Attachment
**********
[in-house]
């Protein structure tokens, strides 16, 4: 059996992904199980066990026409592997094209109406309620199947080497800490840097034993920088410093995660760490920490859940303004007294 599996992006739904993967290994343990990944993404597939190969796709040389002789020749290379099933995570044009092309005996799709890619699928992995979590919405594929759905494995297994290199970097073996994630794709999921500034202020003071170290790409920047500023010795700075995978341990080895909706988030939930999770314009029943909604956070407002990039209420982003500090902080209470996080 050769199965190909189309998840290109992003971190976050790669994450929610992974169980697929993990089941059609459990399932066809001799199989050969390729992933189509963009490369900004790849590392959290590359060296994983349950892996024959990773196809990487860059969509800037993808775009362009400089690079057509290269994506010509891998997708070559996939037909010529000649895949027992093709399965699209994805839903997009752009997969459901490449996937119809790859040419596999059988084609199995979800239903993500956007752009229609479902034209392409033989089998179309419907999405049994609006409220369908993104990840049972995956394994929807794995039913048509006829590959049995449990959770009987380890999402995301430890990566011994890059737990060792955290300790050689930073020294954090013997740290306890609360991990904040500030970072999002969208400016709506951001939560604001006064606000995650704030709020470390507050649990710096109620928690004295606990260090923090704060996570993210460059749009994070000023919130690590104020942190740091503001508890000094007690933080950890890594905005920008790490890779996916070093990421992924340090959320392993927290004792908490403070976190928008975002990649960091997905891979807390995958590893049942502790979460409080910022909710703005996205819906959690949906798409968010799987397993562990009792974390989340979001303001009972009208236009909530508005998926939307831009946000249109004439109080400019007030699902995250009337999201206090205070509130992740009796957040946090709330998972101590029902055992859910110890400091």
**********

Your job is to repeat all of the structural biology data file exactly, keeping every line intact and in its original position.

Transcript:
[in-house]
């Protein structure tokens, strides 16, 4: 059996992904199980066990026409592997094209109406309620199947080497800490840097034993920088410093995660760490920490859940303004007294 599996992006739904993967290994343990990944993404597939190969796709040389002789020749290379099933995570044009092309005996799709890619699928992995979590919405594929759905494995297994290199970097073996994630794709999921500034202020003071170290790409920047500023010795700075995978341990080895909706988030939930999770314009029943909604956070407002990039209420982003500090902080209470996080 050769199965190909189309998840290109992003971190976050790669994450929610992974169980697929993990089941059609459990399932066809001799199989050969390729992933189509963009490369900004790849590392959290590359060296994983349950892996024959990773196809990487860059969509800037993808775009362009400089690079057509290269994506010509891998997708070559996939037909010529000649895949027992093709399965699209994805839903997009752009997969459901490449996937119809790859040419596999059988084609199995979800239903993500956007752009229609479902034209392409033989089998179309419907999405049994609006409220369908993104990840049972995956394994929807794995039913048509006829590959049995449990959770009987380890999402995301430890990566011994890059737990060792955290300790050689930073020294954090013997740290306890609360991990904040500030970072999002969208400016709506951001939560604001006064606000995650704030709020470390507050649990710096109620928690004295606990260090923090704060996570993210460059749009994070000023919130690590104020942190740091503001508890000094007690933080950890890594905005920008790490890779996916070093990421992924340090959320392993927290004792908490403070976190928008975002990649960091997905891979807390995958590893049942502790979460409080910022909710703005996205819906959690949906798409968010799987397993562990009792974390989340979001303001009972009208236009909530508005998926939307831009946000249109004439109080400019007030699902995250009337999201206090205070509130992740009796957040946090709330998972101590029902055992859910110890400091």